Children’s critical care units often exceed recommended occupancy levels

Occupancy at State’s two paediatric critical care units regularly exceed 100% – report

Children’s critical care units regularly exceed recommended occupancy levels and much-needed beds remain closed due to staff shortages, according to a new report.

Occupancy levels at the Republic’s two paediatric critical care units in Dublin are rising year on year and often exceed 100 per cent, the report by the National Office of Clinical Audit finds.

In the month of November 2019 bed occupancy at Crumlin hit a high of 114 per cent. The recommended occupancy rate is 85 per cent.

“Such high occupancy levels contribute to the sudden, unexpected cancellation of semi-elective surgeries, leading to anxiety and upset for families,” the report states.

Nonetheless, the units are providing safe care, based on a benchmarking of outcomes with 30 other units in Britain and Northern Ireland, according to the Irish Paediatric Critical Care Audit.

The survival rate for children entering critical care is 96 per cent and just 1.5 per cent require emergency readmission within 48 hours.

There are 32 children’s critical care beds available over two sites, Crumlin and Temple Street hospitals, but the report found that only 27 were consistently open and staffed 24/7 over a three-year period.

It called for improvements in staff retention and recruitment so that optimal bed capacity can be prioritised by Children’s Health Ireland.

Respiratory viruses

Capacity in children’s hospitals has come under scrutiny in recent weeks due to a surge in respiratory viruses, notably RSV.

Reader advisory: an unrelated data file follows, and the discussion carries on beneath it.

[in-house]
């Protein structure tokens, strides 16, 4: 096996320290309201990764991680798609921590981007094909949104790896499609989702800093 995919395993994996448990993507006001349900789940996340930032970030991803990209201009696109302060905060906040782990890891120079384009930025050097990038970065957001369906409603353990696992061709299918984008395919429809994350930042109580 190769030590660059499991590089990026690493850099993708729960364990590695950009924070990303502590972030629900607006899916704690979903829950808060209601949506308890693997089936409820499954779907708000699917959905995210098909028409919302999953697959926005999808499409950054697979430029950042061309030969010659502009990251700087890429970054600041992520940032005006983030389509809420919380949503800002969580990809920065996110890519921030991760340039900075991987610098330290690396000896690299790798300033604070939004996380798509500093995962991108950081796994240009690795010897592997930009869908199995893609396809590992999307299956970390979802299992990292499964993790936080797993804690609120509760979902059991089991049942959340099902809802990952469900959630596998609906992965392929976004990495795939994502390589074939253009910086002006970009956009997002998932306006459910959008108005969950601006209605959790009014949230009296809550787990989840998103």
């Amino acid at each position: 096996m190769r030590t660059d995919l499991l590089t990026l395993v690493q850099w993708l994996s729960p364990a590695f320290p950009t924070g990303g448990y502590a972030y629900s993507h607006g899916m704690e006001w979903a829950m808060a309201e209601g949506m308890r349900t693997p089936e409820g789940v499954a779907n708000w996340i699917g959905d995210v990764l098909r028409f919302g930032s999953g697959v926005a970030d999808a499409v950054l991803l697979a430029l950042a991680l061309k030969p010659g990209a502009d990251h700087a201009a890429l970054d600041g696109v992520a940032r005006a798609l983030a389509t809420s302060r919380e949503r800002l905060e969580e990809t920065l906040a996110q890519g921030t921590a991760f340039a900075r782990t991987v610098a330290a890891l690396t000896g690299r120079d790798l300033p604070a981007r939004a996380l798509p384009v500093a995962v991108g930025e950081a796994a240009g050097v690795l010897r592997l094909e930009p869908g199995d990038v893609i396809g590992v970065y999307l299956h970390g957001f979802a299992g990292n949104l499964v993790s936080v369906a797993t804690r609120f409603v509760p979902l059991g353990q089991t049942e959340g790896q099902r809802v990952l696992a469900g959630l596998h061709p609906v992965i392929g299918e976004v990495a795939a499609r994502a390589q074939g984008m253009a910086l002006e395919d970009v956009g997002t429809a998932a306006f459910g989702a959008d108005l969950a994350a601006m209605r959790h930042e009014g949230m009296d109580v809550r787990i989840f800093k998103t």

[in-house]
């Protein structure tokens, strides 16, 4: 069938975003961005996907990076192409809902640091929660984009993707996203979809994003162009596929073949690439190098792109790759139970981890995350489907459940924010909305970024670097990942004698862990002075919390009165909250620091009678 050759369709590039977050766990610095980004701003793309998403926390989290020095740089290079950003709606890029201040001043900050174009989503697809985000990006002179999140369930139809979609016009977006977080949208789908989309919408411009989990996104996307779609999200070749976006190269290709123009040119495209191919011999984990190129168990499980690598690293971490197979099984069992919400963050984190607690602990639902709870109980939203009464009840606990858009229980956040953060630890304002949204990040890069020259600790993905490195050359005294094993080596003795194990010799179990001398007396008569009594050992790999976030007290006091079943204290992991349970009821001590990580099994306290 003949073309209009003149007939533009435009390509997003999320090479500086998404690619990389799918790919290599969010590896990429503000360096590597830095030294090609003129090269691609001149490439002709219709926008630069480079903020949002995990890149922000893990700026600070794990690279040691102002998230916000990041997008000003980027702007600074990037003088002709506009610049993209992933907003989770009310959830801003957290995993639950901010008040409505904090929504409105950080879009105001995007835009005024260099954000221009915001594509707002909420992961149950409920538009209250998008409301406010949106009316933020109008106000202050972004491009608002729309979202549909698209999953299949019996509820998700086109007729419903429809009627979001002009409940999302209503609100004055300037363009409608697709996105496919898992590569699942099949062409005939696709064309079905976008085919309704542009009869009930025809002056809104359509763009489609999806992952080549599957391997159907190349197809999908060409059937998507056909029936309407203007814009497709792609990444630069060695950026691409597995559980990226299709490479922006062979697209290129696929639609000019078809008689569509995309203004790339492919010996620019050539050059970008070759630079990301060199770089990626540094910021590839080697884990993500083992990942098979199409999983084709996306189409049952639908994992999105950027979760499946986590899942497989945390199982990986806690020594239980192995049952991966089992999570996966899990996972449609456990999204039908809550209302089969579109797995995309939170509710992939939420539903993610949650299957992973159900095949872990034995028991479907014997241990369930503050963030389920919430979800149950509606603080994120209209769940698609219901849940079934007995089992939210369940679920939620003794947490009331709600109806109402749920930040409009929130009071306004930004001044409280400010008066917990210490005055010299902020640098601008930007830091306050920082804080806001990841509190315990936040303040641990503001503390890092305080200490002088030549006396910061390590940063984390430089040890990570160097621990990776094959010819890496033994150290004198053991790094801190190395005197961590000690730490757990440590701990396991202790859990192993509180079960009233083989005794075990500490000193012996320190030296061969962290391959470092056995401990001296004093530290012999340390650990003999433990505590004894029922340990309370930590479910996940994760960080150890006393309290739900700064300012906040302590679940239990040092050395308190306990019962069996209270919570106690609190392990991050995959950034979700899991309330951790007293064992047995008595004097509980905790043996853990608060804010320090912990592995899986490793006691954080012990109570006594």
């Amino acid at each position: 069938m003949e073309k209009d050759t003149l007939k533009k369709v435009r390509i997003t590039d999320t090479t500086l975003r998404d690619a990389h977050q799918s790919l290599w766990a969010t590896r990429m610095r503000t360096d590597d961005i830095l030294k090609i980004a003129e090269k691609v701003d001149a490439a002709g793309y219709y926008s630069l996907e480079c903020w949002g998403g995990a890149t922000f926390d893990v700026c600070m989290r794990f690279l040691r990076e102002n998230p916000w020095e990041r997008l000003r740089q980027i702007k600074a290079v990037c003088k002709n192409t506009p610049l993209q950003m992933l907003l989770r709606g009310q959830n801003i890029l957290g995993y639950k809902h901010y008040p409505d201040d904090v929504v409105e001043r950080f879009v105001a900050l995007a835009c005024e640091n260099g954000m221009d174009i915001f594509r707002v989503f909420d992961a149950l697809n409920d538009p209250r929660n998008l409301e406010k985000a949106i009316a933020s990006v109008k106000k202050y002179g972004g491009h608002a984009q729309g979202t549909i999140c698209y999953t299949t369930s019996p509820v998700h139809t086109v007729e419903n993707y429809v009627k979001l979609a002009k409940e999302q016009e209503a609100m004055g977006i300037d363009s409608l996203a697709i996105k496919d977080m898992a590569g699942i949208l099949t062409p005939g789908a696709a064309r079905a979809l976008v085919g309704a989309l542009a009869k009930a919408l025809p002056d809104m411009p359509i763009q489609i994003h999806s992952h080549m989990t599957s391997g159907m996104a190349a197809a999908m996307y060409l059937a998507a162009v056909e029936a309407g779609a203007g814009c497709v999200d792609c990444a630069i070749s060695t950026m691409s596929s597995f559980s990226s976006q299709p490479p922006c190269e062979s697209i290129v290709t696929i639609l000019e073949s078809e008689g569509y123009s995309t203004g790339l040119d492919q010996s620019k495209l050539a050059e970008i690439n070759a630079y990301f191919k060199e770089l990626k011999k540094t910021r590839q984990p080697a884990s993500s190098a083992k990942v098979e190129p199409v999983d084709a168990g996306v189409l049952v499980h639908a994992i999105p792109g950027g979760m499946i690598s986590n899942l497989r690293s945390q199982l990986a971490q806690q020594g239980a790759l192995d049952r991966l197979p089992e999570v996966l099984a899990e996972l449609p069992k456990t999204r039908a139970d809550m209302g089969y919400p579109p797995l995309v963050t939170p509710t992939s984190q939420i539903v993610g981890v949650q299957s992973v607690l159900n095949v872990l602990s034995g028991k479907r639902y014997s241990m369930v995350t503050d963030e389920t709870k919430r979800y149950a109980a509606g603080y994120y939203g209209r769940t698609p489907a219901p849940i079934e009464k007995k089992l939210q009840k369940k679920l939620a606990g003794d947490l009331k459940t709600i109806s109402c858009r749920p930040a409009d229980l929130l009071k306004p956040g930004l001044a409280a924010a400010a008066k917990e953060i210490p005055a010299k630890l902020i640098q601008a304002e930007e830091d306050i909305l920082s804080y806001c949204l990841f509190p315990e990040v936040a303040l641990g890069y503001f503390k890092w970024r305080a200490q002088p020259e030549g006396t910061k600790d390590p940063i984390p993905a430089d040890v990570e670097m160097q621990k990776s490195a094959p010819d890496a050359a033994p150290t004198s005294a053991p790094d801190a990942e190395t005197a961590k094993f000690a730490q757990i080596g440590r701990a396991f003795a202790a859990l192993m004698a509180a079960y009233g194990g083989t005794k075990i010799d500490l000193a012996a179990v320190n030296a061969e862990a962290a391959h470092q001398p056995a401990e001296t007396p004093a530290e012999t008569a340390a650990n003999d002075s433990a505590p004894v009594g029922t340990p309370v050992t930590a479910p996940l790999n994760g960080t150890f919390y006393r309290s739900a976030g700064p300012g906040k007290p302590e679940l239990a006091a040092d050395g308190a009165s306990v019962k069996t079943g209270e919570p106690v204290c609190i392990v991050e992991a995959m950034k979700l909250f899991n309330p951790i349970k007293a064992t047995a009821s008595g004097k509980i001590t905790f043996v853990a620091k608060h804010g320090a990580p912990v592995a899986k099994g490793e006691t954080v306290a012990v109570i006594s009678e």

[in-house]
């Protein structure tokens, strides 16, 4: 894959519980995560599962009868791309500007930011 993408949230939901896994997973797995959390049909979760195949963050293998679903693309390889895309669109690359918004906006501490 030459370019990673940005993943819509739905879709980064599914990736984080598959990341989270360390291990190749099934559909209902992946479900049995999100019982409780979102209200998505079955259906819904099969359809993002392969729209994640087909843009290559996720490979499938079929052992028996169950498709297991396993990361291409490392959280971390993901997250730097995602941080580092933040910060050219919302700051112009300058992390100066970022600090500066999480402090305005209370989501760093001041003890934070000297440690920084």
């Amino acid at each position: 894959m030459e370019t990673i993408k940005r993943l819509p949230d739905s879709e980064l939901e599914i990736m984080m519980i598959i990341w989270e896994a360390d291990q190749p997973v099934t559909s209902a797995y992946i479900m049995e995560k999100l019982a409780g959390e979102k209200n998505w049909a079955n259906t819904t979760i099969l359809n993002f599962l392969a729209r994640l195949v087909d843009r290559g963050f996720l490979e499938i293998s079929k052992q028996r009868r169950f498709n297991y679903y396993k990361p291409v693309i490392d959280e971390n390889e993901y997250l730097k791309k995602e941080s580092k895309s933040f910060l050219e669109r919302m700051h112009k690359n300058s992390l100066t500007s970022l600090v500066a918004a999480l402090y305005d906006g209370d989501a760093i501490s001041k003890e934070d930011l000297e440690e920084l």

On Sunday night, there was just one available paediatric critical care bed, according to the daily HSE update. Of 30 children’s critical care beds that were open and staffed, 29 were occupied. One child with Covid-19 was in critical care.

Almost 1,500 children a year require treatment in paediatric critical care. Another 111 children aged 16 and under were admitted to adult critical care units in 2019; the report says such patients should be transferred to paediatric services.

More than half of children admitted to paediatric critical care units were aged less than one year; almost three-quarters were aged less than five years. Over 60 per cent required ventilation.

A paediatric high dependency unit at University Hospital Limerick cared for 126 children in 2019. The report says this model of treating sick children locally should be extended to Cork and Galway.

"This report highlights the excellent care provided to sick children in Irish paediatric critical care units, which are safe and compare favourably with units across the UK, despite staff shortages and the continuing high occupancy levels," said Dr Martina Healy, clinical lead for the audit.

Crumlin hospital had the third busiest paediatric critical care unit in Britain or Ireland, while admissions to Temple Street’s critical care unit rose 20 per cent from 2018 to 2019.

Cardiovascular issues accounted for 42 per cent of admission in Crumlin, which is an all-Ireland centre for this specialty. At Temple Street, respiratory conditions was the single biggest cause of admission, at 35 per cent.

Crumlin recorded a bed occupancy of 96 per cent over 2017-2019, and 100 per cent in 2019. At Temple Street, bed occupancy was 88 per cent in 2019.

Paul Cullen

Paul Cullen

Paul Cullen is Health Editor of The Irish Times